Deploying to Production with Git

On your last day at any job, it is fun to go and change a bunch of things and then leave it all with your colleagues and say “Peace Out!” One thing you could do is rewrite/rework the project’s build and deploy process. Here is a way you could do it using Git with a Django project using Nginx and UWSGI (and yes, I did this all on my last day :).

The process is (1) automate our build process with a Makefile, (2) setup a Git repo on the live server to push to, and (3) use a Git hook to automatically call our Makefile targets.

Build with a Makefile

First things first, lets write a Makefile because they are very helpful. You can replace a Makefile with some other script or set of scripts, but I find Makefiles to be a very good idea on Unix based systems. You just need something to automate the your build process.

Here is an excerpt that is pretty similar to the Makefile I used:

# Makefile for building and deploying


deploy: dependencies clean minified_static_files

restart: $(UWSGI) $(NGINX)
	$(UWSGI) restart
	$(NGINX) restart

stop: $(UWSGI) $(NGINX)
	$(NGINX) stop
	$(UWSGI) stop

dependencies: dependencies.pip
	pip install -r dependencies.pip # Or requirements.txt

	python # Minifies static files.

minified_static_files: resources
	python collectstatic # Collect into static_files/

	@-rm -rf static_files/
	@-find . -name '__pycache__' -exec /bin/rm -rf {} ;
	@echo 'Successfully Cleaned!'

.PHONY: clean resources dependencies restart stop deploy

You can put any useful commands that you run often in your project during development or when deploying to production. Put this in the root of your project directory or anywhere else in your Git project so you will not lose it.

Setup Production Git Repo

Lets use a Bare Git Repository. Log in to your production server, create a new directory, and initialize it as a bare git repository.

mkdir prod-repo
cd prod-repo
git init --bare

You will need to add this repository to your Git remotes on your local machine. The command looks something like this:

git remote add production ssh://

FYI: The PORT is whatever port you run your ssh server on.

Post-Receive Git Hook

Now lets setup a post-receive git hook on the production bare git repository that will call your makefile (or other automatic script) once a push has been received.

vim prod-repo/hooks/post-receive

A git hook file is any executable script, so you can write it in bash, sh, python, ruby, etc. Lets keep it simple and use sh.

# SOURCE_DEST is whatever directory you have configured
# uwsgi look for your app in.  This is where Git will put
# the new source files that you push to this repo.

# Variables

# Update the HEAD to latest commit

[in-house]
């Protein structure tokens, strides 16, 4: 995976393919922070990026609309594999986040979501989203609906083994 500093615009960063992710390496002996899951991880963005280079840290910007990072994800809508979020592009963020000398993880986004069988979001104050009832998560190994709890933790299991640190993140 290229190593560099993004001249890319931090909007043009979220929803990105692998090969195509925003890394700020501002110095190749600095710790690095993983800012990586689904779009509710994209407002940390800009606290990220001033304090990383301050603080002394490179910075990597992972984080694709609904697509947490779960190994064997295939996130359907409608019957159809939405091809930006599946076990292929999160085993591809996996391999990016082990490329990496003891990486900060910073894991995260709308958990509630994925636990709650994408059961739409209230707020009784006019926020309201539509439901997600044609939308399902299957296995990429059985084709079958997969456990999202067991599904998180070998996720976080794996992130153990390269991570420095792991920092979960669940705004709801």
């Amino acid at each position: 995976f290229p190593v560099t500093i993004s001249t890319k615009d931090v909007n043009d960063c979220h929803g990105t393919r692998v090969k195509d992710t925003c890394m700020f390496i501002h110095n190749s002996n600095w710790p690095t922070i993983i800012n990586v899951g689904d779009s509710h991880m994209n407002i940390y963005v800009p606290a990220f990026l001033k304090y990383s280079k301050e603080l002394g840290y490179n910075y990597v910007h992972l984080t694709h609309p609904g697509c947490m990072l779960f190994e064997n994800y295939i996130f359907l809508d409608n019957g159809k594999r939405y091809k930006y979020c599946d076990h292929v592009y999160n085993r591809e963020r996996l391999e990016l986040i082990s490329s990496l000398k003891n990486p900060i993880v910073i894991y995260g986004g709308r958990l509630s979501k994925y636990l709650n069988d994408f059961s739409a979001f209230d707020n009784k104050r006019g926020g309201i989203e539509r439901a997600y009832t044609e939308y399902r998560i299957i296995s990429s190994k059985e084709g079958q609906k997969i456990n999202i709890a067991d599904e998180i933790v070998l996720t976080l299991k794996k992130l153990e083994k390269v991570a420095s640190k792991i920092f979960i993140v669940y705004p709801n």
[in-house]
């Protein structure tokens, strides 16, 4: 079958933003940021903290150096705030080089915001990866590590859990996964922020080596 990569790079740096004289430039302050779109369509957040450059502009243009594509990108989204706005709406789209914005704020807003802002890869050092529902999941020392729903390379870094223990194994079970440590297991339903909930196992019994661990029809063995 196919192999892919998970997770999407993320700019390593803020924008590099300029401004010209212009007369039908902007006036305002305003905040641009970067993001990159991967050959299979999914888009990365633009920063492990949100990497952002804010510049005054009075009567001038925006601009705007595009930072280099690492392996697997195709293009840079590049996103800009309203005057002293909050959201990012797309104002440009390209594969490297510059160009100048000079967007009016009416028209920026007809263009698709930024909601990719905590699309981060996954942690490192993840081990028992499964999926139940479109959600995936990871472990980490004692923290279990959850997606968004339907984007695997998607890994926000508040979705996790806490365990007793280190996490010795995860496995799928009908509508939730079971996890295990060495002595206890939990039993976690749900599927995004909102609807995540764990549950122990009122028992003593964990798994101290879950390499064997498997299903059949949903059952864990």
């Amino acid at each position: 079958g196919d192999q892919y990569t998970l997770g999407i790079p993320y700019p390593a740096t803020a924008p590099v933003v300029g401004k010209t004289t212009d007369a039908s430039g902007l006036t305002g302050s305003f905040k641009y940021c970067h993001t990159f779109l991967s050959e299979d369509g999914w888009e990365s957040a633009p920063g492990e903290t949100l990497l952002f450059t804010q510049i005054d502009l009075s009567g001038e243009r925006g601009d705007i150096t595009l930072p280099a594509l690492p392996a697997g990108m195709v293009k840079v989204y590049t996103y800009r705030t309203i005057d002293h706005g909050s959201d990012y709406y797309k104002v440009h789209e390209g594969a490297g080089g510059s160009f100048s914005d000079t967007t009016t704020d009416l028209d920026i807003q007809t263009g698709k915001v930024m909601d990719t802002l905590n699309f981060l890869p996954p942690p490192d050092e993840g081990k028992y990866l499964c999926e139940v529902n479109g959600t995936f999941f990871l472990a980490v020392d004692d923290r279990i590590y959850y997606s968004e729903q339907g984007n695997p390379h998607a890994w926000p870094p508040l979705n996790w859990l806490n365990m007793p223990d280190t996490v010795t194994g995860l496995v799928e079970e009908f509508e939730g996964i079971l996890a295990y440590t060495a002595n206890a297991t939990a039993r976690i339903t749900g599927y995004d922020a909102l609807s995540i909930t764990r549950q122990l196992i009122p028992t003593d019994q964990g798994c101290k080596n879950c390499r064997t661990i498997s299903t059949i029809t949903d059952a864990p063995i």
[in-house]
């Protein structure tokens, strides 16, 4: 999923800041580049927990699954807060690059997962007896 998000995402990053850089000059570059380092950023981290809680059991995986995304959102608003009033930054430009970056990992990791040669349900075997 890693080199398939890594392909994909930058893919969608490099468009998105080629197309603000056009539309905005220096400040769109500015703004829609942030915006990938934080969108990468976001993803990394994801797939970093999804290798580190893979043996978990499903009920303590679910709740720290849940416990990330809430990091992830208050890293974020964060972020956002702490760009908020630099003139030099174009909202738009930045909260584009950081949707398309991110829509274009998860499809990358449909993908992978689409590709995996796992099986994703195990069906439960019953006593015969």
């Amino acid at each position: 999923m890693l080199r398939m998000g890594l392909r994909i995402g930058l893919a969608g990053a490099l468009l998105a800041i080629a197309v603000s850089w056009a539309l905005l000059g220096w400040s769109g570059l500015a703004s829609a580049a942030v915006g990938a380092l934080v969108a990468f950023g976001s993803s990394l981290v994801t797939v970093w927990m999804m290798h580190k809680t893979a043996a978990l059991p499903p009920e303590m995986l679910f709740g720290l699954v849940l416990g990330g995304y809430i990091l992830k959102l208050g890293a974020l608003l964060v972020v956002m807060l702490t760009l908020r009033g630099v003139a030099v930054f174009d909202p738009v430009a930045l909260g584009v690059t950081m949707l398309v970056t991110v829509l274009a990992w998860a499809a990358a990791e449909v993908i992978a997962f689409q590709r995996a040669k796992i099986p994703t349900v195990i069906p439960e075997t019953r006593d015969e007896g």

git --work-tree=$SOURCE_DEST --git-dir=$GIT_DIR checkout -f


# Run make targets
make deploy
make restart

# Fix permissions for Code
chown -R www-user $SOURCE_DEST
chgrp -R www-user $SOURCE_DEST

Putting it all Together

To update production, just issue a git push command to your production remote:

git push production master

This will push your changes on git and run your post-receive git hook script which calls your Makefile targets. Customize this to fit your needs. You can easily add in targets to run database migrations, compile coffeescript, pre-process CSS for SASS or Less, run unit tests, etc. The sky is the limit. It would also be a good idea to use a git tag each time before you push to production. Consider using some client-side git hook to accomplish that 🙂

Deploying to Production with Git

Git Commands You Should Know

Git is awesome! I used Subversion a lot when doing Java projects in school, and we used Mercurial at Qualtrics but Git is my favorite by far. I like Git and Mercurial over Subversion because of the distributed design: every repository contains the entire codebase and version data. Mercurial does have a little (IMHO very little) better command line interface than Git, but I feel Git has far more power especially when editing commit history (interactive rebase FTW). For a more in-depth discussion of Git vs. Mercurial (and why Git is better), I recommend this Atlassian blog post.

This post however is not about why Git is better than other DVCS. I would like to point out a few helpful commands that I use often (like all the time and you should to) or commands I wish I knew about when I first started using Git. I will skip some common commands like add, commit, push, merge, fetch, and pull and try to focus on non-essential but useful commands; the ones you could work without but really shouldn’t.

Continue reading “Git Commands You Should Know”

Git Commands You Should Know

Staging Portions of Files in Git

Git is a great tool.  Hands down, it is the best VCS on the market (well, if free and open source count as “on the market”).  One of the features I really like about Git is the ability to stage and unstage files for a commit.  This helps you keep your commits logically cohesive without trying to force yourself to only work on one task at a time; you can work on a few different tasks, and then put your changes into different commits by staging them appropriately.

Until recently, I thought I could only stage and commit whole files.  But NO!!!  You can stage and commit a portion of the changes in a file using Interactive Staging.  Handy my friends!

Continue reading “Staging Portions of Files in Git”

Staging Portions of Files in Git